Pippa Middletone has achieved the perfect-wife approach to life ... despite being unmarried.

Pippa Middletone has achieved the perfect-wife approach to life ... despite being unmarried. Photo: Benoit Tessier

Probably because I took delivery of Pippa Middleton’s new cook book yesterday (I didn’t ask for it), I’ve been thinking about one thing, and yes, it is time to get to the bottom of it. Being a wife. Is it a job, or simply another name for the same thing you were when you weren’t a wedded woman?

(I forgive you for wondering how Pippa Middleton prompted this. I forgive you also for thinking about Pippa Middleton’s... other accomplishments. When you’re done, allow me to explain...)

“Celebrate: A year of British festivities for families and friends” is the title of Ms Middleton’s hard-cover debut. Unsurprisingly, it is a beautiful book, and here is an excellent review of its contents. But while that author looked for Kate and Wills in the background of each image, I’m more concerned with the faces to the fore; namely Pippa’s face, and the face of whatever small child or handsome man she’s pictured nurturing at, cooking for, and generally wife-ing all over.

And I say wife-ing, because it seems to be exactly what this book is about; the business of being the perfect bride-to-be. A business around which a great industry has been built and a great many more dreams have sprung from. Kate may have had the princess wedding so many women hope of one day experiencing, but Pippa has achieved the perfect-wife approach to life. That she’s unmarried is of course besides the point – we all know now she could ‘do’ wife exceptionally well.

For there she is, on page 195, dancing with a mystery Scotsman on Burns Night, probably having already enjoyed the suggested after-supper poetry recitals washed down with “Whisky: The Water of Life” (beside the shot of their cosy jig, a pair of manly Scottish hands suggestively pour said water into cut crystal... Pippa may indeed be “in glorious faem” tonight). Earlier, on page 175, we saw her clad in a sparkly glitter-gown holding hands with another dashing gent and cheersing a party of pretty young things touting charged glasses of Champagne. If the accompanying text is anything to go by, they may have just played “Guess My Resolution” - and if I did, Dear Pippa, what might it be?

Possibly it might be the same as that for so many young and not-so-young women: To Become a Wife (note, not “to marry the love of my life”). Because, in this status-obsessed society, it strikes me how many ladies seek to be married simply to secure the title. Even as so many others rail against the idea of marriage all together.

I admit, I’ve joked with my girlfriends before about making an excellent ‘wife’ one day. We can cook, we like clean houses, we adore entertaining and we’re wonderfully romantic – what smashing homemakers we’d be! We’d compete with each other about who could furnish the best Christmas table, whose husband was most indebted to our domestic-goddessy skills – but isn’t that what women are wont to do? Especially when men are involved!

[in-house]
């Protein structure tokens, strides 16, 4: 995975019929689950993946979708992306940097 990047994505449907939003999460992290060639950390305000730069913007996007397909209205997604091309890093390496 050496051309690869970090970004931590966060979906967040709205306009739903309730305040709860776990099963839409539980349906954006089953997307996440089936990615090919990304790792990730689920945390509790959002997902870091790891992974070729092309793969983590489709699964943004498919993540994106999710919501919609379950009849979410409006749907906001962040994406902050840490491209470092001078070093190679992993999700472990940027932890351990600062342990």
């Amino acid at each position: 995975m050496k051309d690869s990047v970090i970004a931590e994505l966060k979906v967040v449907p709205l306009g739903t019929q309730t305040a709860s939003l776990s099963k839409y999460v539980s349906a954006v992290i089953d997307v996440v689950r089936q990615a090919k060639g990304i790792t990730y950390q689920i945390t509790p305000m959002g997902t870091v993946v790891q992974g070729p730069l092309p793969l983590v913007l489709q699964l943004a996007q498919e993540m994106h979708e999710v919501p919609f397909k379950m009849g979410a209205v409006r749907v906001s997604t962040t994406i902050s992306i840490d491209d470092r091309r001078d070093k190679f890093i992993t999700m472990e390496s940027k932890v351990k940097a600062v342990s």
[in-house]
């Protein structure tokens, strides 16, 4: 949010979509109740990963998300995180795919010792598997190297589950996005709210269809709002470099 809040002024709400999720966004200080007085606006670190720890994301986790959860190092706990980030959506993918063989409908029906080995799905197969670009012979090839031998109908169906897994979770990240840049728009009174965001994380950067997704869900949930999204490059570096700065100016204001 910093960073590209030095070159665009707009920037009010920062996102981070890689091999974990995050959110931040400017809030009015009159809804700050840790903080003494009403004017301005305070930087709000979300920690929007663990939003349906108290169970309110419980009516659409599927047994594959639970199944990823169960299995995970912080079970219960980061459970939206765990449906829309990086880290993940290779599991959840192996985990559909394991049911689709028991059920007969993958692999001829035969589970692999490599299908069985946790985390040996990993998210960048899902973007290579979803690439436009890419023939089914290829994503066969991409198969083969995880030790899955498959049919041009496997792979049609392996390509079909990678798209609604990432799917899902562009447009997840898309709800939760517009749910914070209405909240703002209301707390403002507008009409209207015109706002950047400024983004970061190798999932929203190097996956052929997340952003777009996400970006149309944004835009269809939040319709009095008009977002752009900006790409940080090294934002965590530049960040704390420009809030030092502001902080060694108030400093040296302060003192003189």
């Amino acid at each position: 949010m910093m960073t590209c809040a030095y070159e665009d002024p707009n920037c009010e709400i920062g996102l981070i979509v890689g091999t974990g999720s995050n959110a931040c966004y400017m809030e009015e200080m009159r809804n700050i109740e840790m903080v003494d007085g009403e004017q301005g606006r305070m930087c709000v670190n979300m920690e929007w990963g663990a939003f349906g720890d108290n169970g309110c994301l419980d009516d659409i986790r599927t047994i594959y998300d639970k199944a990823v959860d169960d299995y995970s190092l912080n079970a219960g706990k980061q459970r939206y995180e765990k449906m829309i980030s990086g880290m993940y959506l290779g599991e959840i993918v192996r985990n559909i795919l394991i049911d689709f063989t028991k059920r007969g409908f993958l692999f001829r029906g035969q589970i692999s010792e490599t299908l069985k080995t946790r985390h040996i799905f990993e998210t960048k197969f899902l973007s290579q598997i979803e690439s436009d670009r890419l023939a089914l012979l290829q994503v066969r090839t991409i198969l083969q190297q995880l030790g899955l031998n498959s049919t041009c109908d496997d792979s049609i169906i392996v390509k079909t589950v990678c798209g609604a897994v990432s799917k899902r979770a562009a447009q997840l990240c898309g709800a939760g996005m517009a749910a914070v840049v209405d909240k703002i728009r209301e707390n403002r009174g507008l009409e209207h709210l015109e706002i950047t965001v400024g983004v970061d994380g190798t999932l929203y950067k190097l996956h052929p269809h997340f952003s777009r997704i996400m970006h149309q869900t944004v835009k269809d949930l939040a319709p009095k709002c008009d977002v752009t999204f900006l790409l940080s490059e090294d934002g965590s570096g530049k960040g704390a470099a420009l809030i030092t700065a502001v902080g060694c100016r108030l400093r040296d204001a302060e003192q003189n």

And usually, during these (usually cocktail-soaked) situations, I’d raise the story of how my aunty once showed me the very text which would be the key to our wife-ing success. She married an ambassador and was subsequently issued with a handbook on how to be the perfect diplomatic spouse. To wit, how to advance the domestic agenda through the domestic sphere (think graceful entertaining, with a competitive edge). Ever ambitious, I read it and thought: “My God, I’d be great at that”.

But now I’ve read Celebrate: A Year of British Festivities for Families and Friends. I’ve read it as a writer and thought, “I want... that book deal”. I’ve read it as a food reviewer and thought “I want... that classic kedgeree”. And I’ve read it as a woman and thought, “I want... that... life”.

What life is it exactly?

A wife’s life, perhaps.

Much of me hopes that is not the case. Not just because I don’t want to think being a wife makes you any better/different/more successful than not being one. But also because this is now, not the '70s, not the '50s, not anytime ever before when wife-ing really was the highest station a woman could hope for in life.

Yet I daresay I won’t be the only woman to read about what Pippa Middleton did next and think, “I want what she’s got”. Even if what she has is actually little more than a fabulous book designed to appeal to the still strong hope so many of us still harbour.

The simple desire to be the best Mrs Somebody she can be.

(And have a nice bum to boot). 

...Somebody tell me I'm wrong.

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*And no. I'm not planning on actually getting hitched any time soon.